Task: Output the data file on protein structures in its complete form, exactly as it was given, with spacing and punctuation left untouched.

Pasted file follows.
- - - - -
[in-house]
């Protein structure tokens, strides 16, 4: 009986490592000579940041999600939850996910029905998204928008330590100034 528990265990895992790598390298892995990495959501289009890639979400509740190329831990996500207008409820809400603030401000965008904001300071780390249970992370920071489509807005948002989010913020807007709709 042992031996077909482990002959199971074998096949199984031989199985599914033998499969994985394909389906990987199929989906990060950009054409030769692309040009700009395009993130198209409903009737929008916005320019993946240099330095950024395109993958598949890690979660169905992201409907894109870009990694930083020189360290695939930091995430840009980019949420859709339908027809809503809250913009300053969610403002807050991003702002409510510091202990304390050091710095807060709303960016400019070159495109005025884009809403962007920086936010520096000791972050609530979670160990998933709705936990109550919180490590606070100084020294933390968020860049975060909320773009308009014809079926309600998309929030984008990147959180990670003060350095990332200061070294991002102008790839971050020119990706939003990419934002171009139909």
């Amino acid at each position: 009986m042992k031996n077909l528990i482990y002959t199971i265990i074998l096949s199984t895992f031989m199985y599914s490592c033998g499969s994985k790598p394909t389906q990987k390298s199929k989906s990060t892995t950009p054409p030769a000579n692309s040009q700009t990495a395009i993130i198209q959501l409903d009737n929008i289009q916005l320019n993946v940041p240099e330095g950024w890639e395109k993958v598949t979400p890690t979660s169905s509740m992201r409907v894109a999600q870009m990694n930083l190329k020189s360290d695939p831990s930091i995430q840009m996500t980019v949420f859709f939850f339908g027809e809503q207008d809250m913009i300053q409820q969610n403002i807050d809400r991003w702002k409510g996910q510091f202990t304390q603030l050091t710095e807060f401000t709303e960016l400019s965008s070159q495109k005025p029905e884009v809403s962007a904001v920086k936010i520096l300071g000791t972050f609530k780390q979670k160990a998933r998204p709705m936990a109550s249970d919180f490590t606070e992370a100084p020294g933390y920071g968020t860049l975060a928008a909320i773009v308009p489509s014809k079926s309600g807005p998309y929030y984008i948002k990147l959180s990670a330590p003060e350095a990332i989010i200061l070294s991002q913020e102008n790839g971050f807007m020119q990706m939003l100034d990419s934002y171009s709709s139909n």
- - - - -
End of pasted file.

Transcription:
[in-house]
């Protein structure tokens, strides 16, 4: 009986490592000579940041999600939850996910029905998204928008330590100034 528990265990895992790598390298892995990495959501289009890639979400509740190329831990996500207008409820809400603030401000965008904001300071780390249970992370920071489509807005948002989010913020807007709709 042992031996077909482990002959199971074998096949199984031989199985599914033998499969994985394909389906990987199929989906990060950009054409030769692309040009700009395009993130198209409903009737929008916005320019993946240099330095950024395109993958598949890690979660169905992201409907894109870009990694930083020189360290695939930091995430840009980019949420859709339908027809809503809250913009300053969610403002807050991003702002409510510091202990304390050091710095807060709303960016400019070159495109005025884009809403962007920086936010520096000791972050609530979670160990998933709705936990109550919180490590606070100084020294933390968020860049975060909320773009308009014809079926309600998309929030984008990147959180990670003060350095990332200061070294991002102008790839971050020119990706939003990419934002171009139909």
């Amino acid at each position: 009986m042992k031996n077909l528990i482990y002959t199971i265990i074998l096949s199984t895992f031989m199985y599914s490592c033998g499969s994985k790598p394909t389906q990987k390298s199929k989906s990060t892995t950009p054409p030769a000579n692309s040009q700009t990495a395009i993130i198209q959501l409903d009737n929008i289009q916005l320019n993946v940041p240099e330095g950024w890639e395109k993958v598949t979400p890690t979660s169905s509740m992201r409907v894109a999600q870009m990694n930083l190329k020189s360290d695939p831990s930091i995430q840009m996500t980019v949420f859709f939850f339908g027809e809503q207008d809250m913009i300053q409820q969610n403002i807050d809400r991003w702002k409510g996910q510091f202990t304390q603030l050091t710095e807060f401000t709303e960016l400019s965008s070159q495109k005025p029905e884009v809403s962007a904001v920086k936010i520096l300071g000791t972050f609530k780390q979670k160990a998933r998204p709705m936990a109550s249970d919180f490590t606070e992370a100084p020294g933390y920071g968020t860049l975060a928008a909320i773009v308009p489509s014809k079926s309600g807005p998309y929030y984008i948002k990147l959180s990670a330590p003060e350095a990332i989010i200061l070294s991002q913020e102008n790839g971050f807007m020119q990706m939003l100034d990419s934002y171009s709709s139909n």